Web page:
It’s important to remember the rate you charge will have a direct impact on how people perceive you. Too low? They could take that as a sign that you aren’t that good. Too high? You better really good — and prove it — or people are going to pass. I’ll always be in favor of doing what is required to deliver what your client needs and charging for a more premium service. You have the opportunity to build your own businesses, why wouldn’t you want to be the best solution out there for your specific audience?

Keep in mind, “premium” for your audience may not be viewed as premium — or even applicable — for other audiences. That’s why it’s so important to do deep research on who you’ll be helping. This allows you to genuinely say, “I understand you have this challenge, this is the impact it’s having on you, and I’ve developed a solution to alleviate it. Would you like my help?”

Once you’ve honed in on your audience, it is time to figure out how much to charge them for the solution you’ve developed. Here are some simple methods.

Related: How to Start a Consulting Business: Determine Your Business Model
1. Ask people how much they paid for a similar service

This is an approach I stumbled across by accident when I first started consulting. I asked a friend if she needed help optimizing her Instagram profile so she could land more clients. She politely informed me she was already working with a consultant, with whom she was very happy. I was somewhat disappointed but decided to turn it into a learning opportunity. I asked her how much her consultant charged so I could get a feel for the going rate in New York City. I then asked her another question, “What else could they do, that would justify you paying even more?” This is a crucial question for all of us to ask. If you charge the average rate, you’ll get average results. Her response let me know exactly what I needed to do in order to be positioned as a more premium service.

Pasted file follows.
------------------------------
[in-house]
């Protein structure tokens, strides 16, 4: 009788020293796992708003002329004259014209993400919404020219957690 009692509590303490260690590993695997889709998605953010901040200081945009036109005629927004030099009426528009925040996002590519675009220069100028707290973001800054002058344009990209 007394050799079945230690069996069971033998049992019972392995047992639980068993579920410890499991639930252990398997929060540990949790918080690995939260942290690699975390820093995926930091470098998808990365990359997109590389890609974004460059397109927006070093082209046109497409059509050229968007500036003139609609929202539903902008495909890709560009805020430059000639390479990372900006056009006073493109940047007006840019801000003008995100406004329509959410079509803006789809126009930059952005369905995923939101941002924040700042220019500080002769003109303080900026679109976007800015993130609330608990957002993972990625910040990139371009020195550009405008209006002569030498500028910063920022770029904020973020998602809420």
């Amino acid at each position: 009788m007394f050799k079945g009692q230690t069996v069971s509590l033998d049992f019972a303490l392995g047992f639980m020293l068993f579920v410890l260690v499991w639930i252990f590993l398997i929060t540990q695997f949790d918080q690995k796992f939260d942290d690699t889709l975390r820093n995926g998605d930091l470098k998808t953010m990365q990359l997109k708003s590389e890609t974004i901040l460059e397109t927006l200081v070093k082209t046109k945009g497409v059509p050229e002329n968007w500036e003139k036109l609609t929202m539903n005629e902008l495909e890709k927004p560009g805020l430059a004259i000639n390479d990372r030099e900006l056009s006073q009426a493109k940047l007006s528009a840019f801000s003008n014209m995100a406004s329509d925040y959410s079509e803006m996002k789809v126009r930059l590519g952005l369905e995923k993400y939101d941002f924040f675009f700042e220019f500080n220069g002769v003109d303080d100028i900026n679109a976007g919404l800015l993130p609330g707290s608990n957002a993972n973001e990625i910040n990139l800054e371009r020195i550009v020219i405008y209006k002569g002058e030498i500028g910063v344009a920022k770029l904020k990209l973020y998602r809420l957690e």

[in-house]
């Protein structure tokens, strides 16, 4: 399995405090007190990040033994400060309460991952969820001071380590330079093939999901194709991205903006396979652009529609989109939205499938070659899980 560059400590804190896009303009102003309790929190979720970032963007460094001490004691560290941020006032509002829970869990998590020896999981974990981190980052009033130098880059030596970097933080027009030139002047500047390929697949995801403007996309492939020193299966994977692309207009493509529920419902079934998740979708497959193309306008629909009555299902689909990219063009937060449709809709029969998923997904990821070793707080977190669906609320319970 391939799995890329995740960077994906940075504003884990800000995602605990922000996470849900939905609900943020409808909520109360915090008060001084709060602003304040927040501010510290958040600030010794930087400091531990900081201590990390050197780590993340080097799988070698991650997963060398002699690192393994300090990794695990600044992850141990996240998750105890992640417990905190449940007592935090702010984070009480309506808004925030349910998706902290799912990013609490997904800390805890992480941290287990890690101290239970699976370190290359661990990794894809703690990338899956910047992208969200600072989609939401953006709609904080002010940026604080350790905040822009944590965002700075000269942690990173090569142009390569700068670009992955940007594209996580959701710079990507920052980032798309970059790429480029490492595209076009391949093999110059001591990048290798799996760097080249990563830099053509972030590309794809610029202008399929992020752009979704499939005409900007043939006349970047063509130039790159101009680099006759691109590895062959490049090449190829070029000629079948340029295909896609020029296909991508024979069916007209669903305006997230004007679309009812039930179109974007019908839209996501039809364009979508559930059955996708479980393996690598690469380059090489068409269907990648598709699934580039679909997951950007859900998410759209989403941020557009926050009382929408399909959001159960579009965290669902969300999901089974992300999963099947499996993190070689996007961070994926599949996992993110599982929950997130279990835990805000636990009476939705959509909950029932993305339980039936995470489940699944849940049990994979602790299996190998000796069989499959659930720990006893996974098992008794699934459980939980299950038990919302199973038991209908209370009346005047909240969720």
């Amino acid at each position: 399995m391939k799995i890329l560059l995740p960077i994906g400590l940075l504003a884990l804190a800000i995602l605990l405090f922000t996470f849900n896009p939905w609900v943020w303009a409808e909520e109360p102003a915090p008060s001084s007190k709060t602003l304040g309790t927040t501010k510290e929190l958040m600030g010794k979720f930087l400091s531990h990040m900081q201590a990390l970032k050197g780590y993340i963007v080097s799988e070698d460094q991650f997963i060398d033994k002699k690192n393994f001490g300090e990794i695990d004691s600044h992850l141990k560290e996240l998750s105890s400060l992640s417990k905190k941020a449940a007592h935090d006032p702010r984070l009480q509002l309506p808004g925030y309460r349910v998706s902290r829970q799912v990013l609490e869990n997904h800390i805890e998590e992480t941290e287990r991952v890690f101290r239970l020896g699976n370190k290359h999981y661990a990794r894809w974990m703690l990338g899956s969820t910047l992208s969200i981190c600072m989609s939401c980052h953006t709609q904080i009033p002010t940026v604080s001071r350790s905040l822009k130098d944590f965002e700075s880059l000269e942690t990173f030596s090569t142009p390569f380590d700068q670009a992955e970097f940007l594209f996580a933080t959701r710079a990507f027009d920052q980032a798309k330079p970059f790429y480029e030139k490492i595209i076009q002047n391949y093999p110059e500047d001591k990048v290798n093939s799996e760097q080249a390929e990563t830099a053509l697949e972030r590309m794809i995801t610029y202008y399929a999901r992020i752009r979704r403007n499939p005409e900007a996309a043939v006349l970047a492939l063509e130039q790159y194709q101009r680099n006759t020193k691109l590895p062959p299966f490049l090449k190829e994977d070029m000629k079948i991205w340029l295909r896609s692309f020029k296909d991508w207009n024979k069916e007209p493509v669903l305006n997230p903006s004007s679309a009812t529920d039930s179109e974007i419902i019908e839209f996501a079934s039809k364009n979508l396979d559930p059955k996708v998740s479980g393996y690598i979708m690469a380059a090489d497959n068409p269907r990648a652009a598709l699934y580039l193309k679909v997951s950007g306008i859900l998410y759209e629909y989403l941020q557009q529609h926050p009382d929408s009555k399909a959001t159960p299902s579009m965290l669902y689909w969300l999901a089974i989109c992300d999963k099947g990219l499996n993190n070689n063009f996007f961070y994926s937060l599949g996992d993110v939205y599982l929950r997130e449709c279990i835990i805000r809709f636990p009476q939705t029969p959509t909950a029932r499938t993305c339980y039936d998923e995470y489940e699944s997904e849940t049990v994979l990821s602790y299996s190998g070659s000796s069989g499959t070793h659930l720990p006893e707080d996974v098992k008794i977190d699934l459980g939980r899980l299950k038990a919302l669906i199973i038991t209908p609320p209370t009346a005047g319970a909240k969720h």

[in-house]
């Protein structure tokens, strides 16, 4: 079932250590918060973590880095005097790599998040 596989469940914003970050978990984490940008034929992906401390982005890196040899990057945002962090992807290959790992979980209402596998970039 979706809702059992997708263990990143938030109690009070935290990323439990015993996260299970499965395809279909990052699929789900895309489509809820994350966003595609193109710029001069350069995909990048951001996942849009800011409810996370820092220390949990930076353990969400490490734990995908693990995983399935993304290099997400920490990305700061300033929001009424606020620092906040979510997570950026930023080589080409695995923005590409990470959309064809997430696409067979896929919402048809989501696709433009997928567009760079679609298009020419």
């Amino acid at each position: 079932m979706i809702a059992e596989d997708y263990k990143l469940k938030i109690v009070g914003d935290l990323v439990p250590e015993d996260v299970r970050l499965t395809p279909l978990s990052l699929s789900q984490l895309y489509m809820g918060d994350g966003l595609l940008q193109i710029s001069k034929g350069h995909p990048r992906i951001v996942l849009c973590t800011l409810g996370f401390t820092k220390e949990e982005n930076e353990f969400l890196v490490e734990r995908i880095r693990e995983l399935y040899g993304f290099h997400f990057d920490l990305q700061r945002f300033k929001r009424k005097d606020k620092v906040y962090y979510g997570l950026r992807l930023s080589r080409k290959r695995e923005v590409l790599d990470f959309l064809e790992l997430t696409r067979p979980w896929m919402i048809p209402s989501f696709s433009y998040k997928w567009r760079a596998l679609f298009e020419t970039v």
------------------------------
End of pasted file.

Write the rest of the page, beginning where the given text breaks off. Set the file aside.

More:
If possible, get input from 5-10 people. If you operate locally, you’ll want to inquire about the rates in your area or a similar metro.

Related: Grow Your Side Hustle With Instagram Direct Messaging
2. Research competitors rates online

Some consultants publish their rates on their site, including me. The reason being, I don’t like yelling “Surprise!” at the end of an enrollment call as I finally disclose my rate. From my perspective, being upfront about my rate is a huge timesaver for both me and the prospect I’m connecting with. If I can’t help them on their terms (which includes their budget) it’s not worth spending 30 minutes to figure that out. I should note, the value of publishing your rates is hotly debated. Jake Savage, Sales Coach at Grow Savagely, states, “Having pricing on your website leaves everything up to a numbers game. It becomes an endless battle of trying to increase your conversion rates. Instead, get your potential client on the phone. Be persuasive and close the deal.”